Disorder (PTSD) is a debilitating condition that follows a terrifying
event. Often, people with PTSD have persistent frightening thoughts
and memories of their ordeal and feel emotionally numb, especially with
people they were once close to. PTSD, once referred to as shell shock,
was first brought to public attention by war veterans, but it can result
from any number of traumatic incidents. These include kidnapping, serious
accidents such as car or train wrecks, natural disasters such as floods
or earthquakes, violent attacks such as a mugging, rape, or torture,
or being held captive. The event that triggers it may be something that
threatened the person's life or the life of someone close to him or
The person has experienced or witnessed or was confronted with an unusually
traumatic event that has both of these elements:
The event involved
actual or threatened death or serious physical injury to the person
or to others,
The person felt intense fear, horror or helplessness
The person repeatedly relives the event in at least 1 of these ways:
recollections - thoughts, images.
Repeated, distressing dreams.
Through flashbacks, hallucinations or illusions, acts or feels as
if the event were
Marked mental distress in reaction to internal or external cues that
resemble the event.
Physiological reactivity - such as rapid heart beat, elevated blood
pressure in response to these cues.
The person repeatedly avoids the trauma-related stimuli and has numbing
of general responsiveness (absent before the traumatic event) as shown
by 3 or more of:
Tries to avoid
thoughts, feelings or conversations concerned with the event.
Tries to avoid activities, people or places that recall the event.
Cannot recall an important feature of the event.
Marked loss of interest or participation in activities important to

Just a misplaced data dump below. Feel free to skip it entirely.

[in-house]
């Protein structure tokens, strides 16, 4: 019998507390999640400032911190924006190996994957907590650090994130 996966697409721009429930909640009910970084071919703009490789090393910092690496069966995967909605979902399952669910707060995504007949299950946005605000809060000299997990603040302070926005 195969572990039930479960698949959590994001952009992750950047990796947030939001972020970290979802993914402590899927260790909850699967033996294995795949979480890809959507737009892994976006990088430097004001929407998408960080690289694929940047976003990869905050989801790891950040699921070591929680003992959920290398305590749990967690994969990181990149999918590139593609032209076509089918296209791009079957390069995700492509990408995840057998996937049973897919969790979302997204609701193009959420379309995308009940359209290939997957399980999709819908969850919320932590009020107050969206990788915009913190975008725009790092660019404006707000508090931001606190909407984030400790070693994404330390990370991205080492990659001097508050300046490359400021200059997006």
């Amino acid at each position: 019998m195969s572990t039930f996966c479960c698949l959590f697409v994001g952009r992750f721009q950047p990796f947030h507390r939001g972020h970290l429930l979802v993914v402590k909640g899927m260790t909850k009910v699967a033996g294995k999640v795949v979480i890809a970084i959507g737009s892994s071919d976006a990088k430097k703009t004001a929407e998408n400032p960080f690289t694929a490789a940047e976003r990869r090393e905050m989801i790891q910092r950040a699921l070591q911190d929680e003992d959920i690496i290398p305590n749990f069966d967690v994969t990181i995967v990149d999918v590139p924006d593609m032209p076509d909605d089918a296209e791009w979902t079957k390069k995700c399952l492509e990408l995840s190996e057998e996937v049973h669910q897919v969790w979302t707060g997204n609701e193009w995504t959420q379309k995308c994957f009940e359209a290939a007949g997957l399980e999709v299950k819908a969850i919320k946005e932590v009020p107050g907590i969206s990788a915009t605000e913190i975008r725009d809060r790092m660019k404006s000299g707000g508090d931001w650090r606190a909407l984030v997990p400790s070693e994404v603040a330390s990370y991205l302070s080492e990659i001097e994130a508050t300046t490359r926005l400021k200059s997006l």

Feels detached or isolated from other people.
Restriction in ability to love or feel other strong emotions.
Feels life will be brief or unfulfilled (lack of marriage, job, children).
At least 2 of the following symptoms of hyperarousal were not present
before the traumatic event:
Increased startle response
The above symptoms have lasted longer than one month.
These symptoms cause clinically important distress or impair work, social
or personal functioning.
The most common
precipitating events for PTSD in women were rape and physical assault
(33.8% and 32.3% of reported events, respectively).
For men, seeing
someone seriously hurt or killed and physical assault were the most
prevalent (25.3% and 20.3%). Women and men were equally likely to
have been exposed to trauma.
were more likely than men to meet criteria for lifetime and current
gender differences, subjects who were severely dependent on cocaine
more likely than moderately dependent subjects to meet lifetime criteria
PTSD also was
more prevalent in subjects with a history of major depression, antisocial
personality disorder, and cannabis dependence, but not alcohol dependence.
or Sexual Dysfunction
Guilt or Obsession
Some disorders display similar or sometimes even the same symptom. The
clinician, therefore, in his/her diagnostic attempt, has to differentiate
against the following disorders which he/she needs to rule out to establish
a precise diagnosis.
Brief Psychotic Disorder.
Major Depressive Disorder.
Acute Stress Disorder
Mood Disorder With Psychotic
Psychotic Disorders Due to a General Medical Condition
can occur at any age as it is dependent upon the experience of a traumatic
event. Such events include:
Violent Criminal Attacks
Life threatening natural disasters
The cause is not
known, but psychological, genetic, physical, and social factors may
contribute to it. In studies of Vietnam war veterans, those with strong
support systems were less likely to develop PTSD than those without
or poor support systems and PTSD develops
immediately after they experience the traumatic event. However, in other
people, signs of the disorder do not develop until several weeks, months,
or even years after the event.